I understand that you wanted the open space, created by drilling the earth, to be left as it was. What was your intention behind that?
I wanted the building to look like it’s shot out of the earth, like a rock, and I wanted to create a feeling that it has always been there, and thus it claims its place in the earth.
Visitors to the museum will encounter a large pit. Surely, they will look down into it ― into the pit in the ground. And that changes everything, because such a building is completely different from a structure that just sits on the ground. You can feel the “root,” if you will. And my interest lied in such utilization of topographical contours, which will make you feel like the building is half above-ground and half underground, and the effects are contrasting. But the contrasting elements become one and they create a single entity. The visual image that the structure has “penetrated” into the earth is what makes it unique.
All three of the buildings in the museum have been created by master architects, and they are all very different from one another.
What kind of relationship or relationships do you see between them?
I see a story. You need to find out the story in order to understand the relationships between the buildings.
The story is the one that is particular to the museum, and it is the story of works of art there as well as the story of the entire architecture as the collection of all the art therein. So each of us architects has searched for his own ways of expressing that theme, while keeping in mind the designs of the other architects. In my case, the focus was placed on making sure the structure is “rooted” as deeply as possible, whereas Mario Botta emphasized the appearance of volume, and Rem Koolhass was playing the part of a “foothold,” which helps reveal what is hidden. So each of us has created a wonderful complementary relationship with the other two architects, although our styles are of course quite different from one another. I think the surrounding landscapes and the spaces in between the buildings will provide the necessary links.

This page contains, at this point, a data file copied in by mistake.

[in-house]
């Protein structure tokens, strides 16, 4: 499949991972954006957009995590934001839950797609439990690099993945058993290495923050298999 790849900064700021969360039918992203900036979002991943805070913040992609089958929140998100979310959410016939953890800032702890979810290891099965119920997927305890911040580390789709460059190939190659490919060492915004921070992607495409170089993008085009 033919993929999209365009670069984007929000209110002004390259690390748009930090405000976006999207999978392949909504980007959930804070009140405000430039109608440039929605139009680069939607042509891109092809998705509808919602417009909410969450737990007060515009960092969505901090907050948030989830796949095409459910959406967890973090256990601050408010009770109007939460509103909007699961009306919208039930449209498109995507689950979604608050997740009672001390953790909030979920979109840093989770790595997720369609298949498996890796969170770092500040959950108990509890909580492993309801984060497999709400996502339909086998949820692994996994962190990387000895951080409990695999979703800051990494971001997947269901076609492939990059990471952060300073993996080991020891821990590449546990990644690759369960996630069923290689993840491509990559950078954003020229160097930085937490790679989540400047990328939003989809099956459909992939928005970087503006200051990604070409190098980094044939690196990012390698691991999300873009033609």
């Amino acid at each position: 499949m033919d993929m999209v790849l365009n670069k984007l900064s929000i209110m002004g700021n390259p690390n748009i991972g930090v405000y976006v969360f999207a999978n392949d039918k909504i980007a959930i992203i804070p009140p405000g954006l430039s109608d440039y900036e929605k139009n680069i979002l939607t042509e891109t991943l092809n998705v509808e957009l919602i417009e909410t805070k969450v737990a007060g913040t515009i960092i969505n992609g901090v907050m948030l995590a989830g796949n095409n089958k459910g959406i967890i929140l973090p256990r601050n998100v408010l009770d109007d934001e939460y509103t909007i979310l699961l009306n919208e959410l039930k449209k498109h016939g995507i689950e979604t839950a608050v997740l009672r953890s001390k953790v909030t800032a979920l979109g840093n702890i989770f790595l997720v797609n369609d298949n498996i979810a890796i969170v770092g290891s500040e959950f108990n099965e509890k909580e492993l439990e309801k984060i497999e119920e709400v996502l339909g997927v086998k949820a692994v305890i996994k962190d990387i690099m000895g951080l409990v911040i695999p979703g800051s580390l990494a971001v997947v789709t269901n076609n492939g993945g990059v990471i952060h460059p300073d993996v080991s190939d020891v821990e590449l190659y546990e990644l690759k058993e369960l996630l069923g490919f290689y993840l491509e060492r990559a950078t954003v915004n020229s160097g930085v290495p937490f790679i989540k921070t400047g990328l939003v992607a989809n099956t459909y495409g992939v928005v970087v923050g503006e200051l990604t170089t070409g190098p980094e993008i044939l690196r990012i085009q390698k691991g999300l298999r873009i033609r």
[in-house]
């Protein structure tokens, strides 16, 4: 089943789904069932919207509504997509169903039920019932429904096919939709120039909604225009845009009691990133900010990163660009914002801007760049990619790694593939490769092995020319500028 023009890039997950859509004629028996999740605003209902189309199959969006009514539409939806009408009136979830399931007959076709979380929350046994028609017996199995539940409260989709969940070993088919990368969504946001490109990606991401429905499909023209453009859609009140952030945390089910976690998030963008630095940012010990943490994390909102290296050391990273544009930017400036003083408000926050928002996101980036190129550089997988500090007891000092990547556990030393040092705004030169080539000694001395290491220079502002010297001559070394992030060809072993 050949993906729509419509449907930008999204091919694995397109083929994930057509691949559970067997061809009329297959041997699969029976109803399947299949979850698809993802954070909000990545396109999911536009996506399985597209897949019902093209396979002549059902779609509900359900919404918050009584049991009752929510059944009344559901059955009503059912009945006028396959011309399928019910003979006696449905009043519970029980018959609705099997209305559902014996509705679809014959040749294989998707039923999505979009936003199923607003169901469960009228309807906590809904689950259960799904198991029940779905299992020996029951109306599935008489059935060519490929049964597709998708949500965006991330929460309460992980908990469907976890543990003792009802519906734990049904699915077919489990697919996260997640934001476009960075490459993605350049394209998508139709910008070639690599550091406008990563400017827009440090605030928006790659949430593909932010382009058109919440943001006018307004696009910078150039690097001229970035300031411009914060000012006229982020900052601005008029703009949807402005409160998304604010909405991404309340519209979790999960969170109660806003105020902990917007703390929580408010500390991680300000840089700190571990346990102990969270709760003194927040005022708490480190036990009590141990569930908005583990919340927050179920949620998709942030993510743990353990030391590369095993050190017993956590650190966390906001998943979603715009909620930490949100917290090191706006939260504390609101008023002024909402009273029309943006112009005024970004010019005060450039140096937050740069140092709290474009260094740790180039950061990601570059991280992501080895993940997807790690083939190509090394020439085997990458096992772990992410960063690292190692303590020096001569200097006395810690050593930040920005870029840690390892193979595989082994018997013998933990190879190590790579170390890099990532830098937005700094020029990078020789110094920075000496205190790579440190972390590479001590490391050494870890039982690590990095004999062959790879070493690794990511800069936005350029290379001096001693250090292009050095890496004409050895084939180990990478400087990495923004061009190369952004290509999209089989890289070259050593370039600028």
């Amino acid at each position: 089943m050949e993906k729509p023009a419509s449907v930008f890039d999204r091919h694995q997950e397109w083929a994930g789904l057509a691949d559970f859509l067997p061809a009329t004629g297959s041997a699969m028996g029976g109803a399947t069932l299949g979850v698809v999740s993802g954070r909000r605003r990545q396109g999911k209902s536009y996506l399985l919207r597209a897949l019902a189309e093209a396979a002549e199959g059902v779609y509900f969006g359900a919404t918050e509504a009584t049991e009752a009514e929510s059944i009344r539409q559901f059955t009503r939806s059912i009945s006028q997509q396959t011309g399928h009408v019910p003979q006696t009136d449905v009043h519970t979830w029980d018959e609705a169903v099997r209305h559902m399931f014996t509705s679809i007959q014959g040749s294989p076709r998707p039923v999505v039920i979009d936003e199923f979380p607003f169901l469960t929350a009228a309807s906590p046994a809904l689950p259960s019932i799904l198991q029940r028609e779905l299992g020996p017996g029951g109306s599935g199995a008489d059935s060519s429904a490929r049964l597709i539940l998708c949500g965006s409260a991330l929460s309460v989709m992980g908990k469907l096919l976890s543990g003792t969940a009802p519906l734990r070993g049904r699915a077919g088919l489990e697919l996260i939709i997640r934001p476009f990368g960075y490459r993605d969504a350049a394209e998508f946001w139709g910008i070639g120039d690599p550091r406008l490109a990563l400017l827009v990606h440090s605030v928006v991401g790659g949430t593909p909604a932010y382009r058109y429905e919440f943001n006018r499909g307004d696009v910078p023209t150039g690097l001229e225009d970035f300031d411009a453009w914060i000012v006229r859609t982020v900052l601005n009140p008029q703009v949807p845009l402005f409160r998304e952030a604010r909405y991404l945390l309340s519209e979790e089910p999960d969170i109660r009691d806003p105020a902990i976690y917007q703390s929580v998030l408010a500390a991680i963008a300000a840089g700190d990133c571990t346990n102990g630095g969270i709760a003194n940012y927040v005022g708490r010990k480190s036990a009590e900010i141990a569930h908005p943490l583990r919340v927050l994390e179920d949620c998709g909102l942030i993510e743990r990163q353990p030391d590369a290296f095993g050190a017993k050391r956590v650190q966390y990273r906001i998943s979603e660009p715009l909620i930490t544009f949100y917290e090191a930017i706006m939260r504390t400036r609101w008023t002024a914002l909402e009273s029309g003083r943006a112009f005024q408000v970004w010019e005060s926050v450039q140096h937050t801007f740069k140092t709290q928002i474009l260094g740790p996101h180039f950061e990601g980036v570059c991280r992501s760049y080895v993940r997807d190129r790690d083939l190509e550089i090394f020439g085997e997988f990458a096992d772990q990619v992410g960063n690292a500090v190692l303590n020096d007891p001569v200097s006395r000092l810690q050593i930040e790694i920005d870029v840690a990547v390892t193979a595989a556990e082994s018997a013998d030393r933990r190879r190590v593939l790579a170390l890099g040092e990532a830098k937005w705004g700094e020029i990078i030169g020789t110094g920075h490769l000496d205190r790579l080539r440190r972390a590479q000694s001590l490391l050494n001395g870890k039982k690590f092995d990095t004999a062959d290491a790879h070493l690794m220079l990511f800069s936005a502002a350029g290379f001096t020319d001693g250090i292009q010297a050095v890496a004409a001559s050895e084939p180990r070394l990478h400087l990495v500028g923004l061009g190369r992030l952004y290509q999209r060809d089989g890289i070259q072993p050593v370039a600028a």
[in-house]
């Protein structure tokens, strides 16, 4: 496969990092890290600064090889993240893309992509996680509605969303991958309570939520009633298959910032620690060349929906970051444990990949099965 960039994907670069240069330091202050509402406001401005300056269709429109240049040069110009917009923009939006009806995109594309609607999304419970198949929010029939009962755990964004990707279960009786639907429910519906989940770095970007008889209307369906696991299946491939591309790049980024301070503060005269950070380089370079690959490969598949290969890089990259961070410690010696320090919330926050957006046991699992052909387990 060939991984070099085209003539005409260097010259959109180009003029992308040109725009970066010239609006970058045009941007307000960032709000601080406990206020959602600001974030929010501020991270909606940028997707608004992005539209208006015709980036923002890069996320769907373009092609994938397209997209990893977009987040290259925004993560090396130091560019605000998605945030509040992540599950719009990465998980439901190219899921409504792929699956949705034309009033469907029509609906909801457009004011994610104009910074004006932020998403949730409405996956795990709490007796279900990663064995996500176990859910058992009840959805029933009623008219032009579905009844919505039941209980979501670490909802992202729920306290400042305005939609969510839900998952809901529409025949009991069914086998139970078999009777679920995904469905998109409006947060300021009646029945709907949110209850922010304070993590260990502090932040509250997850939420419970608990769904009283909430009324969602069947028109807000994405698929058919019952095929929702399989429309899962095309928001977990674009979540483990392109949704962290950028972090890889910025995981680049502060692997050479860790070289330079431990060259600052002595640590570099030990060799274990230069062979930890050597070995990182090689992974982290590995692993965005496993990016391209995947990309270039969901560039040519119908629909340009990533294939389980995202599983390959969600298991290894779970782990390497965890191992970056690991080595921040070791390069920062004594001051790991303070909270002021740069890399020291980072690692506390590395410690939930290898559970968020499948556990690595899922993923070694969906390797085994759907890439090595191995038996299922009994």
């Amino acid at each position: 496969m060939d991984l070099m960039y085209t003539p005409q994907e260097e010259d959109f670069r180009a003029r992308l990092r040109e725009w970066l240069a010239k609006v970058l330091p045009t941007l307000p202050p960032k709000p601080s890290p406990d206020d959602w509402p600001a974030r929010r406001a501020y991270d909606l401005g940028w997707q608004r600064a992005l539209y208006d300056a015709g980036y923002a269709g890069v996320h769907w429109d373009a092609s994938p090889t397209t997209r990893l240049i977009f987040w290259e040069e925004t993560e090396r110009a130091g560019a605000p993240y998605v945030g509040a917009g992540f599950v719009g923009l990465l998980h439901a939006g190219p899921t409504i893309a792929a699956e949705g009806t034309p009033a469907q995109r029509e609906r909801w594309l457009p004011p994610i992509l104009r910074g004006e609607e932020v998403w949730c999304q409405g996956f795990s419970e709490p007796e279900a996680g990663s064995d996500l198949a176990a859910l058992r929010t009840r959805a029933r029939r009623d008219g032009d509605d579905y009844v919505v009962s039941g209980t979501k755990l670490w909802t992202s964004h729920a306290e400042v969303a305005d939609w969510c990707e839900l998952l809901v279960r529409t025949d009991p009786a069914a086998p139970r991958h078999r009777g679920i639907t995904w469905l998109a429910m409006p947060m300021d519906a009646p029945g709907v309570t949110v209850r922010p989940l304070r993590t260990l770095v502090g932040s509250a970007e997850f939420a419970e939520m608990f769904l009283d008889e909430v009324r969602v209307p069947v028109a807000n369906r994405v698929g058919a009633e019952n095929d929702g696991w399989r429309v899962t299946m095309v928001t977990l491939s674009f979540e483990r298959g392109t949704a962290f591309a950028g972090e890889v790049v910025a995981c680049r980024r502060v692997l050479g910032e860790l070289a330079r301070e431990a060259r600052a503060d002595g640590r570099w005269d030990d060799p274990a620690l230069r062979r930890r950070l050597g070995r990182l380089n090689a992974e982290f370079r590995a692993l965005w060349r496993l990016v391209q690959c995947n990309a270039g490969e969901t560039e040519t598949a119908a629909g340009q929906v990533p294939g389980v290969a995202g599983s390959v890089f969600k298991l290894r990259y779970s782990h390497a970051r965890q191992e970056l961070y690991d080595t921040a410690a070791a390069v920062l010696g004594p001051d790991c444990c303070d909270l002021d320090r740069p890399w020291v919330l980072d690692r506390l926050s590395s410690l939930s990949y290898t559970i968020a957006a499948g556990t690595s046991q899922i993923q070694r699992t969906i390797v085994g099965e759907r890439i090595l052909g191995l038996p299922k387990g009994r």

Do you have any particular wish for the future of Leeum?
Although some of the works on display there will be part of the permanent collections, I’ve designed the museum as a sort of special, temporary exhibit hall.
What I was aiming for is a kind of new flexibility, which is different from your traditional sense of flexibility. An art museum that will showcase a variety of artworks should be a place that presents more than a meager collection of categorized art pieces.
The museum I wanted to create is a space where artworks are not collected and warehoused, but where a relationship between the works is created, where various expressive modes and media that are being used for the contemporary art are accepted and embraced. Designing an art museum is to me an adventure. And I take uniqueness very seriously, and thus I wanted to create something that is one of a kind. In fact, I wanted to design something that is so unique that there has never been anything quite like it before, ever; something that is the newest, that is existent yet non-existent. In such a place, viewers will feel the museum is larger than it actually is. The museum will not be a simple rectangular space, but it will be an endless labyrinth of a space. What I want for the Samsung Museum Leeum is that the curators will be able to experiment with different exhibition schemes, not limited by the constraints of space, because that is the new flexibility I mentioned, and the multi-functionality.